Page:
BrightSource to demonstrate 135MW CSP project in China

China’s National Energy Administration has chosen BrightSource Energy to deploy its technology under that nation’s 1.35GW concentrating solar power Commercial Demonstration Pilot Programme.

The Huanghe Qinghai Delingha Solar Thermal Power Generation Project (Delingha), which involves the first 135MW tower with storage, was one of 20 projects selected for demonstration.

BrightSource, based in Oakland, California, will hold a minority stake in the project, which will utilise dry cooling technology that reduces water usage by more than 90% versus conventional cooling methods, according to the company.

Huanghe Hydropower Development, a subsidiary of the China's State Power Investment Corporation, will be majority owner. 

The announcement follows the National Development and Reform Committee’s publication of the CSP pilot programme feed-in-tariff (FIT) of 1.15 Yuan/kWh ($0.17/kWh) on 1 September.

“China recognises the integral role concentrated solar power with storage can play in reducing emissions while helping to ensure long-term grid reliability,” said David Ramm, chief executive of BrightSource Energy. “This pilot program is of unprecedented scale and will drive cost reductions throughout the CSP supply chain, increasing solar thermal’s competitiveness around the world.”

The pilot programme represents years of coordinated effort from China and the United States and comes one week after the US and China ratified the Paris Climate Accord.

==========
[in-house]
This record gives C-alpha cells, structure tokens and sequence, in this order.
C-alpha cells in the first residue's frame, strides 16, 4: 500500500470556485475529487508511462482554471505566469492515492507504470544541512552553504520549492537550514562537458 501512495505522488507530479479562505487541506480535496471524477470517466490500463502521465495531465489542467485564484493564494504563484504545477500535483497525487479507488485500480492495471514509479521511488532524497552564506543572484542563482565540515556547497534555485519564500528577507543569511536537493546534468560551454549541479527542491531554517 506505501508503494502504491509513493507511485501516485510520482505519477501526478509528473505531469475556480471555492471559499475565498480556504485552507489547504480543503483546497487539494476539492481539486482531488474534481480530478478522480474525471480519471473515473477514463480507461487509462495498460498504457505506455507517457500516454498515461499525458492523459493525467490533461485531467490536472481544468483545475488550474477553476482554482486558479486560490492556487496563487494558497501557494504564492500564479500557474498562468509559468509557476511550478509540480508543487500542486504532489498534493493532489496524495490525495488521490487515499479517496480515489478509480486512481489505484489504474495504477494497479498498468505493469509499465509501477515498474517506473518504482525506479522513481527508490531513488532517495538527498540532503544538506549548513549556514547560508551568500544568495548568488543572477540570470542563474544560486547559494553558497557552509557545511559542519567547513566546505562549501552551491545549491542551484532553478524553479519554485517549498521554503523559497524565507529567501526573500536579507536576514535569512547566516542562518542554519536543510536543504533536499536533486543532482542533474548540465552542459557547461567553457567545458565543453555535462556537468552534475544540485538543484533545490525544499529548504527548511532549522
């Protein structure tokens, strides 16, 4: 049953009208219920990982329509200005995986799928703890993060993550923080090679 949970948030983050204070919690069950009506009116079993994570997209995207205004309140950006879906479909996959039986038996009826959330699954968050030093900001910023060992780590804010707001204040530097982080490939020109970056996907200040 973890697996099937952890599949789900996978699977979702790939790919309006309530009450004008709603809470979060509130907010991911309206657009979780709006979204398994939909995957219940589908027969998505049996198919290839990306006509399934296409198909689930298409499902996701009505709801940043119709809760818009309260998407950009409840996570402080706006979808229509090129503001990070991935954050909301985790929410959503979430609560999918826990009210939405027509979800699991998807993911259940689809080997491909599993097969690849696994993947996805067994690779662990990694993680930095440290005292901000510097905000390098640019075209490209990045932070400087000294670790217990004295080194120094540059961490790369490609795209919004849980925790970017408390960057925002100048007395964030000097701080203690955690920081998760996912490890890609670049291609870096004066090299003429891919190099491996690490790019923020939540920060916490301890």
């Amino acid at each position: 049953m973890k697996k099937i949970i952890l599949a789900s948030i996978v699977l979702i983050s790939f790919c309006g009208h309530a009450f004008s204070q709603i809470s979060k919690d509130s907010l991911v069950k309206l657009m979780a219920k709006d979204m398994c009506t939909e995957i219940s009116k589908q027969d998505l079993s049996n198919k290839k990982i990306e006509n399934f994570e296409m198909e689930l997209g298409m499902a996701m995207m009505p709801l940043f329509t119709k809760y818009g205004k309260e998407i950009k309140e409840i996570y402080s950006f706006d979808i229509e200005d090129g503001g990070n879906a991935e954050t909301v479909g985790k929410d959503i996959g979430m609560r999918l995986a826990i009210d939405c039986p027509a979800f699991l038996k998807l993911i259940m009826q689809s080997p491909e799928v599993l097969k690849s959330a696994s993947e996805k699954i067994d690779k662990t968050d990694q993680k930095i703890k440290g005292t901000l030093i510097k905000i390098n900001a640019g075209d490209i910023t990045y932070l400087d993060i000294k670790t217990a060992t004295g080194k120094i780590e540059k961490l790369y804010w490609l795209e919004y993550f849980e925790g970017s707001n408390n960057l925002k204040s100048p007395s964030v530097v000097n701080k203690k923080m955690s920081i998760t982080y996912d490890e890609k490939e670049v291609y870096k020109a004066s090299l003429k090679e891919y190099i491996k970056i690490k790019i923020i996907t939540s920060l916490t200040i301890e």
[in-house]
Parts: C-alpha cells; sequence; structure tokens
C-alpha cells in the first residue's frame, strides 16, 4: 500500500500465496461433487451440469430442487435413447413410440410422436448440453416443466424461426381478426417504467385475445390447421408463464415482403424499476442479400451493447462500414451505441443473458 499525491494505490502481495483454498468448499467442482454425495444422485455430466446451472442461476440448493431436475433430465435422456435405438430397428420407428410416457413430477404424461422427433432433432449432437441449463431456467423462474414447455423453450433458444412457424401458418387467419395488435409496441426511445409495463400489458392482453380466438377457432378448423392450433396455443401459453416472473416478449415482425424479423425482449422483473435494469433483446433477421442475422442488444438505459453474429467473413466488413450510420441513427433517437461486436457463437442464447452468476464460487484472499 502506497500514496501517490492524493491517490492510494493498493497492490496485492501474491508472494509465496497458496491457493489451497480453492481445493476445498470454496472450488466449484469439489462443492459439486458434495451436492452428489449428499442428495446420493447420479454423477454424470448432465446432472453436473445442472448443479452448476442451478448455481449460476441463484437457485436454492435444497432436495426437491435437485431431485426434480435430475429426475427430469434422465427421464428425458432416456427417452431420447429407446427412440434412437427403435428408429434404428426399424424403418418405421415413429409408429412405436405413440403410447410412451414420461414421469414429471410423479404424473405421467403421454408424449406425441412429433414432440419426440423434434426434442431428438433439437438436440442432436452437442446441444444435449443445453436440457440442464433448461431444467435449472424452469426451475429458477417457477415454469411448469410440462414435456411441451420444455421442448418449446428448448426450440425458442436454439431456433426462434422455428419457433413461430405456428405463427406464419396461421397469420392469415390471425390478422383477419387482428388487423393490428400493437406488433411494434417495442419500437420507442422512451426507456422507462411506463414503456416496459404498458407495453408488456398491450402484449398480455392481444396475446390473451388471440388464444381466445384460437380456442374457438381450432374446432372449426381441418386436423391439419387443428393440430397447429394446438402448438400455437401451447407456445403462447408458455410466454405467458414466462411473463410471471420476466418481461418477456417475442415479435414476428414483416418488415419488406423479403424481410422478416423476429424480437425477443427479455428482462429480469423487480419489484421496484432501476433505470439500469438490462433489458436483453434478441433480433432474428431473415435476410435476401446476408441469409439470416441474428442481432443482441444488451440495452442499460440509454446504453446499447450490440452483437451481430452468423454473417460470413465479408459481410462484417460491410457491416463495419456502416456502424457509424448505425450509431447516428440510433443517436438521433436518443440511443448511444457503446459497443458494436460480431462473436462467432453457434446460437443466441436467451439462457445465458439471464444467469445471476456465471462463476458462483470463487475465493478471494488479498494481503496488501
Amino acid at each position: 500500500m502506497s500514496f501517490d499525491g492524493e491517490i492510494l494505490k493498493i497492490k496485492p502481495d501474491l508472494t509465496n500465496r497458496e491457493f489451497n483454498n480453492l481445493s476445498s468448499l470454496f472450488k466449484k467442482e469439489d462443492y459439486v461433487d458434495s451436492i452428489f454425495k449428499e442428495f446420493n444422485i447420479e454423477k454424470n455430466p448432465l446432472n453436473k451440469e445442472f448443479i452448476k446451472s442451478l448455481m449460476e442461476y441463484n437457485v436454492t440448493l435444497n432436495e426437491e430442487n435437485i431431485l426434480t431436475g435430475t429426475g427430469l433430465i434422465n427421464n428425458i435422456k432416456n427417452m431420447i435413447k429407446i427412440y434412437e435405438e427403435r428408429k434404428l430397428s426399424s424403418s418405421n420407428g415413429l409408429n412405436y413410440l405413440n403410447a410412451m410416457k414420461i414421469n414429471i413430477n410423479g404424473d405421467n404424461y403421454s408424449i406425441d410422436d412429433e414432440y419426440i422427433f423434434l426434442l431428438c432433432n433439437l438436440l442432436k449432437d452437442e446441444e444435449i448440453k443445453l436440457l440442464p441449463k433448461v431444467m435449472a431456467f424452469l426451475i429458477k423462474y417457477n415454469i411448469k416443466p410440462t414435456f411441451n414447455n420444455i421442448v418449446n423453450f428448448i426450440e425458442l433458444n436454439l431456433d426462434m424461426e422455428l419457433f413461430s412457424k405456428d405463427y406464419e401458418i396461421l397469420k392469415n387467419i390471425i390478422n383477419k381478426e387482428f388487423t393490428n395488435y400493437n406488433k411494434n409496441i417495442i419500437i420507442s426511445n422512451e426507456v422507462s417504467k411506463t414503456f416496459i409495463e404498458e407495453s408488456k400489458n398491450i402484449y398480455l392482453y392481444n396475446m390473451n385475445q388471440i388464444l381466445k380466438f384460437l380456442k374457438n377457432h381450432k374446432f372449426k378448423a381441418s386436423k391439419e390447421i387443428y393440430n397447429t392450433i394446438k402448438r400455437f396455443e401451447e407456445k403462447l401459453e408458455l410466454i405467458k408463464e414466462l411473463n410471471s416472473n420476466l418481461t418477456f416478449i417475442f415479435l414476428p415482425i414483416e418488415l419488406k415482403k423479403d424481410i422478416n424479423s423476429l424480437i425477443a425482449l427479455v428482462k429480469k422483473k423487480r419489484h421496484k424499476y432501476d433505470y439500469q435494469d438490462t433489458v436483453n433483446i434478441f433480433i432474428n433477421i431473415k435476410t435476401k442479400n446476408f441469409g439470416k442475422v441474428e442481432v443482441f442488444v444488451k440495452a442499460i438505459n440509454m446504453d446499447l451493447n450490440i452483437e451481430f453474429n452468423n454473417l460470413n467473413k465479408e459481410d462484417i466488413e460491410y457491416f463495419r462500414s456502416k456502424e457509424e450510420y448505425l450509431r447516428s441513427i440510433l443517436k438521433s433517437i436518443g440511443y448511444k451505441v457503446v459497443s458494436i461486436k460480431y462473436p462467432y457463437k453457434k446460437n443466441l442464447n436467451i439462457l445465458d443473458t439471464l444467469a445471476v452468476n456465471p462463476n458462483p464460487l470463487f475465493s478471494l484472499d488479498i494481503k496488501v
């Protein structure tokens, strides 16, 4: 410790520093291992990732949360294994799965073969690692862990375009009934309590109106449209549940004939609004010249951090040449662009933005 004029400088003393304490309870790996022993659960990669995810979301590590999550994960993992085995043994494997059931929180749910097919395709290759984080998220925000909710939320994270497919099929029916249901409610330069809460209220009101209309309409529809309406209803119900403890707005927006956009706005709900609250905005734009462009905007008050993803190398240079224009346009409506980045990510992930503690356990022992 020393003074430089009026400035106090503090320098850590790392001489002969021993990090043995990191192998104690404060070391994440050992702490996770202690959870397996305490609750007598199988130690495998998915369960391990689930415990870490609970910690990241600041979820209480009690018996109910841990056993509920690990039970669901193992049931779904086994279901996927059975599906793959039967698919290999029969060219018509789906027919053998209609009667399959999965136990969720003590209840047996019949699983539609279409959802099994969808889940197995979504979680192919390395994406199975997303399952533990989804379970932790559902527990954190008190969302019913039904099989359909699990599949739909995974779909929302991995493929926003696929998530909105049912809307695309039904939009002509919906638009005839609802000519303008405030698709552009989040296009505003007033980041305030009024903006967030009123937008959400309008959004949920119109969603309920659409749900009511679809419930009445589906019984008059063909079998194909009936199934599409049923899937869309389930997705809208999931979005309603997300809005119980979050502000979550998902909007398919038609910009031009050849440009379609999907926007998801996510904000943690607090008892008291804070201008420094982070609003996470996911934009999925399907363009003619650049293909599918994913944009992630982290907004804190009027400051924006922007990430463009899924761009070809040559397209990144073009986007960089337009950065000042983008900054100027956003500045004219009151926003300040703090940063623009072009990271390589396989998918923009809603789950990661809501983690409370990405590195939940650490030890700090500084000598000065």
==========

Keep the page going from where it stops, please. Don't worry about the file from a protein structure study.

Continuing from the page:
“Climate change has become a pillar of the US-China bilateral relationship,” said US Ambassador to China Max Baucus. “China’s solar thermal pilot program will serve as an enduring legacy of the partnership between two countries to advance technologies that help to achieve global clean energy and climate goals.”

Recognising the value of CSP, China adopted an increased goal for the deployment of 10GW of CSP with thermal energy storage by 2020 in its most recent five-year plan.

One goal of the pilot programme is to evaluate different technologies. To accomplish this, projects are expected to be operational by the end of 2018. 

Only pilot CSP projects approved this year by the NEA are eligible to receive the NDRC tariff. In the future, the government will adjust its tariff policy as projects are deployed, performance is evaluated, and cost reductions are achieved.